Affinity for the Confederacy inside northern states isn’t an entirely new phenomenon. The post–Civil War lost-cause ideology, along with things like misbegotten paeans to the nobility of Robert E. Lee, took root far outside the South, a testament to the power of intellectual ideas to succeed where muskets and rifles could not. The Southern Poverty Law Center’s inventory of Confederate memorials and monuments includes a surprising number outside the South. A plaque celebrating Lee in Brooklyn (yes, that one with the Dodgers and the tree growing and the hipsters) was removed only in 2017; in August, a Pentagon commission reported on KKK imagery at West Point, the military academy.
Southernization coincides with a geographic sorting in the United States. Not long ago, there were Democrats in both rural and urban areas and in every region of the country; the same was true of Republicans. But now Democrats are largely extinct as a political force in rural areas throughout the country, and few and far between in statewide offices across the South. Republicans, meanwhile, are wholly marginalized in almost every large city and have vanished from the Northeast. The GOP is a mostly white party; overwhelming portions of Black voters cast ballots for Democrats. The result is that the backbone of the Republican Party is a group of Americans who are white, rural, and conservative; many have lower educational attainment than Democrats (though not necessarily lower income), and they typically identify as evangelical Christian.
The heydays for erecting Confederate monuments came at times of white backlash to Black demands for rights, both in the late 19th and early 20th centuries and then again during the civil-rights movement. The current support for Confederate monuments is another instance of white backlash to social change. As the political scientist Ashley Jardina has noted, the election of Barack Obama, the first Black president, helped birth a wave of what she calls “white identity politics.” Trump, in turn, harnessed that wave to sweep himself into office.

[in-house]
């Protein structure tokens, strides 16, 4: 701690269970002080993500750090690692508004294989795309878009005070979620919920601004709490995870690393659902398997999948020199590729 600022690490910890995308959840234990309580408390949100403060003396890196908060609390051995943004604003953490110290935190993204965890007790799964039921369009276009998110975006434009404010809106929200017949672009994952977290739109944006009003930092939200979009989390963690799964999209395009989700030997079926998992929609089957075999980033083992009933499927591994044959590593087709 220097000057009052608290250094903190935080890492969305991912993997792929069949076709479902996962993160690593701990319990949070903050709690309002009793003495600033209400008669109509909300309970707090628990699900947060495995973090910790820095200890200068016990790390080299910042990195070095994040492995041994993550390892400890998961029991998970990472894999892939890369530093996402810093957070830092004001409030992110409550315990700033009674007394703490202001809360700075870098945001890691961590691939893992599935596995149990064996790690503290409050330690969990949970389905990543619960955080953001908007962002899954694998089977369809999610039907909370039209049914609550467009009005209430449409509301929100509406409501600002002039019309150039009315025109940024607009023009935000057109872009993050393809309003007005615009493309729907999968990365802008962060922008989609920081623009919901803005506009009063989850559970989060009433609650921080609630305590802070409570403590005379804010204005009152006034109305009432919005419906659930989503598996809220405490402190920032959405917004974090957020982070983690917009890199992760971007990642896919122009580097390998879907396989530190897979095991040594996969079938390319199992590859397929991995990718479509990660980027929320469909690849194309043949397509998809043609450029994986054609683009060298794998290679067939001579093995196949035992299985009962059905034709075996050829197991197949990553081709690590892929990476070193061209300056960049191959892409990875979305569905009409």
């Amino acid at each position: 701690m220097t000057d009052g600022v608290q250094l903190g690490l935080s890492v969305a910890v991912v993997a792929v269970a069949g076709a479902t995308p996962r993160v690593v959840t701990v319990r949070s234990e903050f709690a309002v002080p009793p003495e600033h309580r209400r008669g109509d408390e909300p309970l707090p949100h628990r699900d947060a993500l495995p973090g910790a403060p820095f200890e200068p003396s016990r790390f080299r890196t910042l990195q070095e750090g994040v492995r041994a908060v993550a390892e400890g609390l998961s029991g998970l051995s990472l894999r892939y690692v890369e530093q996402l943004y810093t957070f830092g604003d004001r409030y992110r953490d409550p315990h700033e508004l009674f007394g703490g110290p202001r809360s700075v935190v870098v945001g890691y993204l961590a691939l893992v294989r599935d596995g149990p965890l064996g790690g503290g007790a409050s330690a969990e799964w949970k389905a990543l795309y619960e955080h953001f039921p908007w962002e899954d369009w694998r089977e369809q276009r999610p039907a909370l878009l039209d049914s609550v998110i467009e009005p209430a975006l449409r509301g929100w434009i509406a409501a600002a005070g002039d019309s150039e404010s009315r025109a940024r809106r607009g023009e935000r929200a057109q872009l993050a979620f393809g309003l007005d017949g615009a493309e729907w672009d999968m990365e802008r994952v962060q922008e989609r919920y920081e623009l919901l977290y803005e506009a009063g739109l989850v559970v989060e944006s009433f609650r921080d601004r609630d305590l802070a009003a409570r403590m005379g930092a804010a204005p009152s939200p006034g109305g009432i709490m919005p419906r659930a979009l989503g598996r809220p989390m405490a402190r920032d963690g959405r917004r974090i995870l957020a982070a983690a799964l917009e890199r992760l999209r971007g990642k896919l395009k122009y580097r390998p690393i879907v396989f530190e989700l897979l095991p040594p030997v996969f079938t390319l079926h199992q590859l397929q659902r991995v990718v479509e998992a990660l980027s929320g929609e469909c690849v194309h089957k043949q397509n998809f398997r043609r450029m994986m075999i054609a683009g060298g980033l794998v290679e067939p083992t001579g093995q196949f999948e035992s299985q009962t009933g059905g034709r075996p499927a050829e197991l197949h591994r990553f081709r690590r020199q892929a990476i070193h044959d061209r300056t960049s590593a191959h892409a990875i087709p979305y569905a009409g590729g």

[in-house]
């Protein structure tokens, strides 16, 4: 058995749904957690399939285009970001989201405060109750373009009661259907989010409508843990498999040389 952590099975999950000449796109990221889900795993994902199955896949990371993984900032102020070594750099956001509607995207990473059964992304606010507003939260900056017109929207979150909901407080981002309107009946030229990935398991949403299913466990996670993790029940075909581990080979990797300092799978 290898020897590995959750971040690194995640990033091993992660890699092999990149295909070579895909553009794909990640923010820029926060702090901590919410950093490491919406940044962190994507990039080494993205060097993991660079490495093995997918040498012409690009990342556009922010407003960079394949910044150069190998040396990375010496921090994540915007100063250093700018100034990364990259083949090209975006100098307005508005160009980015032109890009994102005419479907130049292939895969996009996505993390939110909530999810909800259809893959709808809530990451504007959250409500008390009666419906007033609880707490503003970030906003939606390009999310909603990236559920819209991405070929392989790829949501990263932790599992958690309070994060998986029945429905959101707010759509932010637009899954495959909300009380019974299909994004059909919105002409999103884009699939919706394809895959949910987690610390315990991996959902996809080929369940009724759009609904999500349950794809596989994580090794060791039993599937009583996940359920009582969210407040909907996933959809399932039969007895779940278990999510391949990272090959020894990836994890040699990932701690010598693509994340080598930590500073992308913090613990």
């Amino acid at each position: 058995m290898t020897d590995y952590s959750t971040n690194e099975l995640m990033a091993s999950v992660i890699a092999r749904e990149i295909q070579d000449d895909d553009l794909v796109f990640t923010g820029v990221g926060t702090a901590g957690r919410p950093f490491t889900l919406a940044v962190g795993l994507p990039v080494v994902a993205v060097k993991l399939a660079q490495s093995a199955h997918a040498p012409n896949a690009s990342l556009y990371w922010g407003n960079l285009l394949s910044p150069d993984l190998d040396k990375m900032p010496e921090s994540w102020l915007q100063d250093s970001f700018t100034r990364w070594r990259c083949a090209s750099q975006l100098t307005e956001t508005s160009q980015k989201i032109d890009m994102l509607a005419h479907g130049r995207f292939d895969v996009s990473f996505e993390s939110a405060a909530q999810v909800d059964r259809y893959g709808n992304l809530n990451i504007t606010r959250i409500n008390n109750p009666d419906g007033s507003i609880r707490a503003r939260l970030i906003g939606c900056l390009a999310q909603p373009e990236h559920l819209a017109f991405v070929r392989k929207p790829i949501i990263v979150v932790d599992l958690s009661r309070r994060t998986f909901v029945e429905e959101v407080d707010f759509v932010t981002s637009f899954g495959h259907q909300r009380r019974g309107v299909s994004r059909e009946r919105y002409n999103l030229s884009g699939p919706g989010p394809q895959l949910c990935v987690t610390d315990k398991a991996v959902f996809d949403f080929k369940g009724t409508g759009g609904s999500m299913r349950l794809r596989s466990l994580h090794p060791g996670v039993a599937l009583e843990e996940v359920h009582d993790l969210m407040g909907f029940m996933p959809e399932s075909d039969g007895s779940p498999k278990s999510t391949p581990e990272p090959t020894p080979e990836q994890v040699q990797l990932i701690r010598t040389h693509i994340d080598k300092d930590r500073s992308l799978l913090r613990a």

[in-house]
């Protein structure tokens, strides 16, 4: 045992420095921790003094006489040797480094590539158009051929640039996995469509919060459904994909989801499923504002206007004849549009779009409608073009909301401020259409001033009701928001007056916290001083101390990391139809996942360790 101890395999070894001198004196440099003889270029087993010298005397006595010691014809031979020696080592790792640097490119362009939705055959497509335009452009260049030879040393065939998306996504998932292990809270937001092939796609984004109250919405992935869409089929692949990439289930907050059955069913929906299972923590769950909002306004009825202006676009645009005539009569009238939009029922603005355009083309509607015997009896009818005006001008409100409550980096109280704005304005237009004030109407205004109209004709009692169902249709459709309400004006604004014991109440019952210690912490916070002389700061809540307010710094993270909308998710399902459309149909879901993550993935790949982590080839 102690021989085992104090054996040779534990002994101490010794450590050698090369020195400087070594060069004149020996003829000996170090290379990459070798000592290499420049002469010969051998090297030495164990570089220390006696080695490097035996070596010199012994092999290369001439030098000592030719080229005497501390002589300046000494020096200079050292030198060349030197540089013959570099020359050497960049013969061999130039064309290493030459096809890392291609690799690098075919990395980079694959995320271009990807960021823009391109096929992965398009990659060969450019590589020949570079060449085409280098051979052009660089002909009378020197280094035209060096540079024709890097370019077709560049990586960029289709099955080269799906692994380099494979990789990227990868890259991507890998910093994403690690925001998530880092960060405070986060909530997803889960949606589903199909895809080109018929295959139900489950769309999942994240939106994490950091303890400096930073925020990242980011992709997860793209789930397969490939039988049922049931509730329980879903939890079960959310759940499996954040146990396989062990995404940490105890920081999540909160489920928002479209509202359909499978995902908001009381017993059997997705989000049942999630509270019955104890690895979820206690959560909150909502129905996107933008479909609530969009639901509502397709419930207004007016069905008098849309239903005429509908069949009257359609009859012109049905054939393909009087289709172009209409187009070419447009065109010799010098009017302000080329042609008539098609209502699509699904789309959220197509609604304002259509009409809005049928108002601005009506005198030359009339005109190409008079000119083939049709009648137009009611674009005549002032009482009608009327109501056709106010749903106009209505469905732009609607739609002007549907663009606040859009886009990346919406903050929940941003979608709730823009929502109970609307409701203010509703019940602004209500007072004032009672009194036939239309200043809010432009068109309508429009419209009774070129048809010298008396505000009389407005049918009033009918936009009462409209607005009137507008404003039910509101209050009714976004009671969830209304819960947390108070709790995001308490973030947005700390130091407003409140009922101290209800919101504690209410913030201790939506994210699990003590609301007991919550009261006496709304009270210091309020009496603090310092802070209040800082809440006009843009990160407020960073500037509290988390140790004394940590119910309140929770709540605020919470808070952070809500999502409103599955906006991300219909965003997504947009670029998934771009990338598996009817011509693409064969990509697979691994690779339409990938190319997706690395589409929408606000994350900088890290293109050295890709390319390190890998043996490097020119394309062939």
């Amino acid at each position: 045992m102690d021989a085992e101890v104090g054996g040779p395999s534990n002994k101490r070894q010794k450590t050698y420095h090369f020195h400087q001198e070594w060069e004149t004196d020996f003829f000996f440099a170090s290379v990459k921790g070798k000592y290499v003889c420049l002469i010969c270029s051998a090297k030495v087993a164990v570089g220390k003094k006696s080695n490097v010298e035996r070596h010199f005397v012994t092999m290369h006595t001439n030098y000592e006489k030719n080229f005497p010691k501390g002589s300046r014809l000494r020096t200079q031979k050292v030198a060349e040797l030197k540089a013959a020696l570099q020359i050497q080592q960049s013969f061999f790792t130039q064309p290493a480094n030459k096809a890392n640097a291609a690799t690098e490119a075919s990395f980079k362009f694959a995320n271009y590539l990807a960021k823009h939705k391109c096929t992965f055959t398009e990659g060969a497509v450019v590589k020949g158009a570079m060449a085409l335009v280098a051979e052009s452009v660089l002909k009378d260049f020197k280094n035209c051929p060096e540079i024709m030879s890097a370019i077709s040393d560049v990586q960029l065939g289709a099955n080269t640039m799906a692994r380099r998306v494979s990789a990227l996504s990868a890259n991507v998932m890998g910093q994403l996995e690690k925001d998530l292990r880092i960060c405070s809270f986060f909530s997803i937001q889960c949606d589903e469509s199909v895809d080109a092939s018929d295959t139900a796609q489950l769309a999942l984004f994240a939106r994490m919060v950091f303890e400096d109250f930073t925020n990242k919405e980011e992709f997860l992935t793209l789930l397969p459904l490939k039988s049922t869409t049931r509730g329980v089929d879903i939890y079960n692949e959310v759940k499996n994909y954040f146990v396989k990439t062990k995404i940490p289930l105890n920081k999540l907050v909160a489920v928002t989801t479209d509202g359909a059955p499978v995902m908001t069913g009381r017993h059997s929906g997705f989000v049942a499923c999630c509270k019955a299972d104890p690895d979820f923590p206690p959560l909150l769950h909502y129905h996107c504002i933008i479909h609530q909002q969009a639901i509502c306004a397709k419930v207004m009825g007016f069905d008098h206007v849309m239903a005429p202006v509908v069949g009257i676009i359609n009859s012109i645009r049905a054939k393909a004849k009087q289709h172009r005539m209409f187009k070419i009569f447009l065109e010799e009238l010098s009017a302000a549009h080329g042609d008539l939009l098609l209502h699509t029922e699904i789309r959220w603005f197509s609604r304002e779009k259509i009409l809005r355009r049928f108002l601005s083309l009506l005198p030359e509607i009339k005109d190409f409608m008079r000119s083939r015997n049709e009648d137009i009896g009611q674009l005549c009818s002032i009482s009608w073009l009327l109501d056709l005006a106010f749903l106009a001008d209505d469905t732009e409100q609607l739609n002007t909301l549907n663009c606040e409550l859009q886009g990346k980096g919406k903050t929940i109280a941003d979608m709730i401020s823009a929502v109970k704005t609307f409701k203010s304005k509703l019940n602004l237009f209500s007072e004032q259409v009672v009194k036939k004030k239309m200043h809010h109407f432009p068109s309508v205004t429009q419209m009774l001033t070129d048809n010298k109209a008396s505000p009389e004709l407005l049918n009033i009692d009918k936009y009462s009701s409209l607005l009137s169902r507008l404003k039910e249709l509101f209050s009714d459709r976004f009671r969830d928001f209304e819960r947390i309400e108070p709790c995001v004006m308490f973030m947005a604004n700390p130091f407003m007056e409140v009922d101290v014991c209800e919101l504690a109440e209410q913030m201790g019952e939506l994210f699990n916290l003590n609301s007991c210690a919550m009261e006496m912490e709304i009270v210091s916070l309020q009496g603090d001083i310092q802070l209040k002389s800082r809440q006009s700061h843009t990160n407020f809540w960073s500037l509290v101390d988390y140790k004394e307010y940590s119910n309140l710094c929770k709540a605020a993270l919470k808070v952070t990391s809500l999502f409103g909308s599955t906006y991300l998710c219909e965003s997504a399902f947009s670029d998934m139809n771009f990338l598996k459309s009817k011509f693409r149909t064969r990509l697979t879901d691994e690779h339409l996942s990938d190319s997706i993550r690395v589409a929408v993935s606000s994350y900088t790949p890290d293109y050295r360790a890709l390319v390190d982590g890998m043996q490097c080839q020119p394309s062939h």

Jardina finds that white identity politics doesn’t necessarily require racial animus, but it’s also clear that Trump and many of his followers do harbor racial animus. The PRRI-EPU study finds that, at the very least, people who do not believe that structural racism exists are much more likely to support Confederate monuments. That helps explain how the U.S. ended up with a Queens-reared, longtime-Manhattan-dwelling president wrapping himself (metaphorically) in the Confederate flag and praising Lee.
“If we look back to the primaries for the 2016 presidential election, Trump won both Mississippi and Michigan, and with this mantra of ‘Make America great again,’” Jones said. “I continue to think the most powerful word in that mantra is the last one, because it harkens back to this nostalgia for a white Christian America that has Confederate overtones.”
This nationalization doesn’t apply just to rural Americans; urban Americans are also more similar to their urban peers halfway across the country than to those who live only a few miles out of town. I’ve written before on the tensions between conservative state governments and progressive local populations in cities across the South. Where regional gradations once existed within the parties, white voters in southern urban centers are more likely to hold political views that parallel those of white urban voters elsewhere in the country. In a state like North Carolina, where roughly half of adults were born out of state, white urbanites aren’t just more like their northern counterparts; there’s a good chance they moved from there. Despite this homogenization across rural and urban areas, stark differences in politics and quality of life manifest across blue and red states depending on which population dominates, as my colleague Ronald Brownstein wrote this summer.
One product of the divide among white voters is a big split about views of the Confederacy between the parties. Only 1 percent of white Republicans want Confederate monuments removed, but 16 percent of white Democrats do—nearly identical to the 17 percent of Democrats overall who support removal, though still less than the 28 percent of Black Democrats who do. In North Carolina, where many urban centers have seen Confederate monuments torn down, demands for change have been powered in part by a coalition of Black from-heres and white come-heres.
Where fights over monuments have broken out, their defenders have often fallen back on the old argument that the statues and plaques and flags are symbols not of racist hate but of heritage and regional pride. This argument has always had its flaws. The heritage is not that of Black southerners, and you seldom hear them defending the Confederate flag. (Per the PRRI-EPU survey, just 16 percent of Black Americans see the flag as a sign of pride, not racism, versus half of Americans overall.) But the heritage argument is even harder to credit when support for Confederate symbols is as strong in states that fought to preserve the union. The South is everywhere now, and so are its worst political pathologies.